The Stock in Focus portfolio is now larger than it’s ever been, with 22 holdings. Performance so far has been reasonably good, and the portfolio has risen by about 24% over the last 12 months versus 13% for the FTSE All Share.

My policy of allocating £50k to each stock was designed to allow 20 virtual holdings in my £1m Stockopedia Fantasy Fund. Reinvesting the profits from successful stocks has allowed me to increase the number of holdings, but the cash is nearly out.

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With just £27k of cash left in the kitty, I can’t buy any more stocks until I sell some. I expect to do this later this month, in my monthly review.

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In any case, this is about as large as I want the portfolio to get. My original target was to hold 15-20 stocks. So instead of reviewing a new stock this week, I want to take a closer look at the performance and composition of the portfolio.

Which sectors are overweight and which are missing or underweight?

Are the sectors where the portfolio is overweight the ones that have beaten the market over the last year? Am I avoiding losing sectors?

Steering a safe path?

So what kind of portfolio have my screening rules created? The analysis available on the fantasy fund pages is useful to monitor performance relative to your chosen benchmark. But Stockopedia offers much more sophisticated portfolio analysis in the Folios section of the website (under the Analysis and Allocation tabs).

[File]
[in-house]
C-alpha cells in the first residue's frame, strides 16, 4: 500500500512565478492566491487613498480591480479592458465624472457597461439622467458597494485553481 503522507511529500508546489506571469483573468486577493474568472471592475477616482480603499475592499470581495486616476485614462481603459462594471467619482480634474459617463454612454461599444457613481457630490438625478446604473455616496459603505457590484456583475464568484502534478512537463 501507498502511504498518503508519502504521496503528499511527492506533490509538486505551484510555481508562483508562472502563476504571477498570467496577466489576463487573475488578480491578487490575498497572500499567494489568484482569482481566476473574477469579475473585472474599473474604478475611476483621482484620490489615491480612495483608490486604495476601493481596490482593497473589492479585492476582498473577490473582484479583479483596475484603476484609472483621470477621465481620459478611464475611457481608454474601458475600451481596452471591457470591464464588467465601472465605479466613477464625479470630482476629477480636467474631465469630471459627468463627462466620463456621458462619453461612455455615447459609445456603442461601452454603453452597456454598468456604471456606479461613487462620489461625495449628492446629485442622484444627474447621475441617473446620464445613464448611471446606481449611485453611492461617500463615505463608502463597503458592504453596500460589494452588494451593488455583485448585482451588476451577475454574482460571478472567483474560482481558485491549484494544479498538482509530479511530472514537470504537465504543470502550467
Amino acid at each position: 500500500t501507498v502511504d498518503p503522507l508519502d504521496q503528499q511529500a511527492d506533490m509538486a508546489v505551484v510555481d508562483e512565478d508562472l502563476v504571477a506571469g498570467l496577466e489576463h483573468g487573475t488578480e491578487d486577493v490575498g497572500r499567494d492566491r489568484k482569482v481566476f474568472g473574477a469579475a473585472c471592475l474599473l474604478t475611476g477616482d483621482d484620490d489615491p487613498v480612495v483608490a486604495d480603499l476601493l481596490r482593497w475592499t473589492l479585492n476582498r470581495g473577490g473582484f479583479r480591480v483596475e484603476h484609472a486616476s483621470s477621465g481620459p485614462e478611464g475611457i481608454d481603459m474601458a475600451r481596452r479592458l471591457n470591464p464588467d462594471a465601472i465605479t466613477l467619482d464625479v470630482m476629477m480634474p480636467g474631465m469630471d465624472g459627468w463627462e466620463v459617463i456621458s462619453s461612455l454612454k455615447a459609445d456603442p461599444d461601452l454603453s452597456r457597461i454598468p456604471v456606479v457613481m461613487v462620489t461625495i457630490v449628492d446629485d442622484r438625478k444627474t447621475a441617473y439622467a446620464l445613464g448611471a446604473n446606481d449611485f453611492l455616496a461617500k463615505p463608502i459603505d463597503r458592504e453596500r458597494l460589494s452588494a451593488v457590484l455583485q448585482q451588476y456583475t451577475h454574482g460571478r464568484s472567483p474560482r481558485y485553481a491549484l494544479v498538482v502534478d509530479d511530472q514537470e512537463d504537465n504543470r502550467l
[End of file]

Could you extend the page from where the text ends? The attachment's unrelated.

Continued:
So that I can take advantage of this functionality, I run a duplicate of the SIF portfolio in a Folio in my personal account. If you’re running a fantasy fund, I’d recommend doing this. Entering the trade details only takes a minute, and the Folio tools provide a lot of useful extra information.

Let’s start by comparing the portfolio against my original targets.

Company size: My plan was always for the portfolio to include companies of all sizes. My experience suggests big cap stocks can provide attractive returns, and I value the stability and income they tend to provide. The only restriction I put in place was a minimum market cap of £50m.

Investment style: My goal was to target affordable growth, avoiding ‘hot’ growth stocks, value traps…

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